Legislators already had the ability to impeach district attorneys before SB 92 became law, though they rarely exercised that power. Prosecutors also face other checks encoded in state law, and election and recall provisions give voters the ability to remove them at the ballot box.

Adams said district attorneys “have a right and a need to make hard decisions regarding what is appropriate to prosecute.”

He said that bringing low-level marijuana cases to court is “rarely worth the necessary resources” because so many prospective jurors in his area oppose the crackdown.

But under the new law, Adams said he could be disciplined for his stance.

He also warned his fellow Republicans that the law could one day be used against them.

“Today, we may have conservatives and Republicans in the Governor’s Mansion and the Legislature,” he said. “But in five or 10 years, we may not. And what kind of laws may be passed then that may not best suit small rural communities?”

The commission is set to start taking complaints in October.

Georgia Attorney General Chris Carr has told friends and supporters that he intends to run for governor in 2026. (Arvin Temkar /

Credit: Arvin Temkar/AJC

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Credit: Arvin Temkar/AJC

Carr makes early moves toward 2026 bid for governor

Georgia’s next election for governor is more than three years away, but state Attorney General Chris Carr sees no reason to wait in getting started on his bid for the job.

Carr has told friends and prospective supporters that he’s now working to line up grassroots advocates.

Possibly of more importance — following an election last year that saw Republican Gov. Brian Kemp and Democratic challenger Stacey Abrams combine to raise nearly $200 million — he has started courting donors.

Fundraising could be key for Carr. Other big-name Republicans thought to be eyeing the Governor’s Mansion include Lt. Gov. Burt Jones, former U.S. Sen. Kelly Loeffler and Georgia Secretary of State Brad Raffensperger, who all have significant personal financial resources. U.S. Rep. Buddy Carter of Pooler is also a possible contender, although he may opt for a Senate run.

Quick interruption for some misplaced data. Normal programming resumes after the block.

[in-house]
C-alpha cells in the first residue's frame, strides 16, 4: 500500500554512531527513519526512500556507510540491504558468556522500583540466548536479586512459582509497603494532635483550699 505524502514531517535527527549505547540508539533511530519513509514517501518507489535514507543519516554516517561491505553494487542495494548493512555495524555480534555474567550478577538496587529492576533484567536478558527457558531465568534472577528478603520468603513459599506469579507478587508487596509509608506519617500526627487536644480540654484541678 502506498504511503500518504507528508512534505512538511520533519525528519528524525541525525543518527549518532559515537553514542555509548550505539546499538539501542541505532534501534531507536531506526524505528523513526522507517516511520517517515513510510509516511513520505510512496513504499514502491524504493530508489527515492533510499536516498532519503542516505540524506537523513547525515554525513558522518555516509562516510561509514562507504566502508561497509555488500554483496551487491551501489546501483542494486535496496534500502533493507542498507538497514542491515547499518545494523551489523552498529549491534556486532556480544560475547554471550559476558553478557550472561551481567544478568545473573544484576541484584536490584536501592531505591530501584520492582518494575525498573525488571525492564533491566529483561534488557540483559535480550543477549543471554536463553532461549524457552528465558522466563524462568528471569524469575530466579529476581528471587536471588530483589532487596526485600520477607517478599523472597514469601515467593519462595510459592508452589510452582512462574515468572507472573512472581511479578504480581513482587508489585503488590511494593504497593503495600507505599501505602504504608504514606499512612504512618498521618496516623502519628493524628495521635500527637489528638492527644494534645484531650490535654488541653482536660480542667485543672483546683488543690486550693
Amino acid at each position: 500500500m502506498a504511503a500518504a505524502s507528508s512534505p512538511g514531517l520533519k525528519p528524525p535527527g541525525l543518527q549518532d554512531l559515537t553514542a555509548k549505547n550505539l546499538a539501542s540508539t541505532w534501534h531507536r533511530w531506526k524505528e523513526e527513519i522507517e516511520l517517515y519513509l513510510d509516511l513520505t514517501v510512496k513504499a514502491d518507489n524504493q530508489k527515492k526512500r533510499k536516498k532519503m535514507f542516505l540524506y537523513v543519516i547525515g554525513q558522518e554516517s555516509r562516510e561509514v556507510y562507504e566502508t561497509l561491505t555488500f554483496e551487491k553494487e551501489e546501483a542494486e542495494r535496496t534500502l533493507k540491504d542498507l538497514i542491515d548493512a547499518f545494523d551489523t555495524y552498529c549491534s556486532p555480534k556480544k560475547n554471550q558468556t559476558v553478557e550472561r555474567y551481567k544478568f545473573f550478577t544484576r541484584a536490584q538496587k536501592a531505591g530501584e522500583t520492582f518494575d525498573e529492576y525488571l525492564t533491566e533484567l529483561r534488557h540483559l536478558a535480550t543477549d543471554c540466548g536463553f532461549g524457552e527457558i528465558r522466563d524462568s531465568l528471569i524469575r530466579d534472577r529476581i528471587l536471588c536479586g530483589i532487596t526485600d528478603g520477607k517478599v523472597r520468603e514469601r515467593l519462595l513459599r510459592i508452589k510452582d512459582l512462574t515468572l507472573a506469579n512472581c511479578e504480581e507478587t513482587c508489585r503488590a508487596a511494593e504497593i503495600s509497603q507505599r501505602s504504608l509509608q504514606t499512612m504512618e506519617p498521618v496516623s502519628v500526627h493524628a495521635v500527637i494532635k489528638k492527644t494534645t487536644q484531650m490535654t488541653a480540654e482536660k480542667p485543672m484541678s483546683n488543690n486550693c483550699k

Democrats who could make a bid for the state’s top job include Abrams, who hasn’t ruled out a third run after losing twice to Kemp; Jason Carter, the party’s nominee for governor in 2014; former state Sen. Jen Jordan, who lost to Carr in November’s AG race; U.S. Rep. Lucy McBath and DeKalb County CEO Michael Thurmond.

Carr didn’t dispute that he plans to run for governor, instead, saying through a spokesman the kind of thing candidates say when they aren’t ready to publicly announce they’re running.

“Right now, Attorney General Carr’s sole focus is on beating Joe Biden in Georgia and keeping the Republican majorities in the General Assembly,” said Heath Garrett, one of Carr’s top advisers.

Carr has remained loyal to Kemp (who cannot run for a third term) even after then-President Donald Trump turned on the governor for refusing to illegally help overturn the 2020 presidential election.

His resume includes working as a top aide to then-U.S. Sen. Johnny Isakson (His wife, Joan Kirchner Carr, also served as a chief of staff to Isakson). In 2013, then-Gov. Nathan Deal named Chris Carr his economic development commissioner.

In 2016, following Sam Olens’ resignation as attorney general to become the president of Kennesaw State University, Deal picked Carr to fill the opening.

Last year, before he defeated Jordan, Carr beat back a Trump-endorsed challenge from attorney John Gordon, who waged a far-right campaign in the GOP primary based on lies that Trump won the election in Georgia.

Six GOP presidential hopefuls in lineup for Gathering; Trump isn’t one of them

Donald Trump leads in the polls for the Republican nomination for president, but that’s not enough to get him on the guest list for the sold-out Gathering this month in Atlanta.

Six contenders for the GOP nomination — former New Jersey Gov. Chris Christie, Florida Gov. Ron DeSantis, former U.N. Ambassador Nikki Haley, former Vice President Mike Pence, executive Vivek Ramaswamy and U.S. Sen. Tim Scott — are all set to appear at the Gathering, a three-day conference that Erick Erickson has arranged.

Others set to appear at the conference Aug. 17-19 include U.S. Sens. Tom Cotton of Arkansas and Jodi Ernst of Iowa, and Virginia Gov. Glenn Youngkin.

A Georgia contingent will feature former U.S. Sen. Kelly Loeffler, Cole Muzio of the Norcross-based Frontline Policy Action group and Gov. Brian Kemp, who is serving as a co-host.

Erickson, a News 95.5 and AM 750 WSB talk show host, announced the lineup this past week. He staged a similar event in 2015 called the RedState Gathering that drew 10 Republican presidential candidates.

Trump didn’t make it to that one, either. Erickson rescinded Trump’s invitation after he made derogatory comments about then-Fox News anchor Megyn Kelly, who hit him with some hard questions during a GOP debate.

Some of the former president’s supporters could make an appearance.

Ultraconservative activist Debbie Dooley is calling for a pro-Trump demonstration at the conference. She also aimed some venom in the direction of Kemp, no longer a favorite in Trump circles after he refused to help overturn the 2020 election in Georgia.